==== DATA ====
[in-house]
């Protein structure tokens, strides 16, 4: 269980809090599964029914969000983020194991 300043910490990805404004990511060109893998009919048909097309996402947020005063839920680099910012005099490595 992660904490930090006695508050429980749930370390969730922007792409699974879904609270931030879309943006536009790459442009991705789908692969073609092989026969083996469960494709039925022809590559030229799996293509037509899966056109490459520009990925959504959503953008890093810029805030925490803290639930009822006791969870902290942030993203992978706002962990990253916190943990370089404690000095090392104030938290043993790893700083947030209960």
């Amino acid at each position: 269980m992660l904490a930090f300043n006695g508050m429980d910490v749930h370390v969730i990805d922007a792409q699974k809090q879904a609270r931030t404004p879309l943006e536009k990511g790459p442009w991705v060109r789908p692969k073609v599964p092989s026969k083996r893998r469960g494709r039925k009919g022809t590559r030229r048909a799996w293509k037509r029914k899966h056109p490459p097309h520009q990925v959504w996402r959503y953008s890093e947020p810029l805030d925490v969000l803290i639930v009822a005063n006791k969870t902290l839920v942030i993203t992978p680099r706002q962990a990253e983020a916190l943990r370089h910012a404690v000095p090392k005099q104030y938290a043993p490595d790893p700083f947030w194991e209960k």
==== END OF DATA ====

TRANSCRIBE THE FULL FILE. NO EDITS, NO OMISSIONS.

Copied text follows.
[in-house]
């Protein structure tokens, strides 16, 4: 269980809090599964029914969000983020194991 300043910490990805404004990511060109893998009919048909097309996402947020005063839920680099910012005099490595 992660904490930090006695508050429980749930370390969730922007792409699974879904609270931030879309943006536009790459442009991705789908692969073609092989026969083996469960494709039925022809590559030229799996293509037509899966056109490459520009990925959504959503953008890093810029805030925490803290639930009822006791969870902290942030993203992978706002962990990253916190943990370089404690000095090392104030938290043993790893700083947030209960």
């Amino acid at each position: 269980m992660l904490a930090f300043n006695g508050m429980d910490v749930h370390v969730i990805d922007a792409q699974k809090q879904a609270r931030t404004p879309l943006e536009k990511g790459p442009w991705v060109r789908p692969k073609v599964p092989s026969k083996r893998r469960g494709r039925k009919g022809t590559r030229r048909a799996w293509k037509r029914k899966h056109p490459p097309h520009q990925v959504w996402r959503y953008s890093e947020p810029l805030d925490v969000l803290i639930v009822a005063n006791k969870t902290l839920v942030i993203t992978p680099r706002q962990a990253e983020a916190l943990r370089h910012a404690v000095p090392k005099q104030y938290a043993p490595d790893p700083f947030w194991e209960k």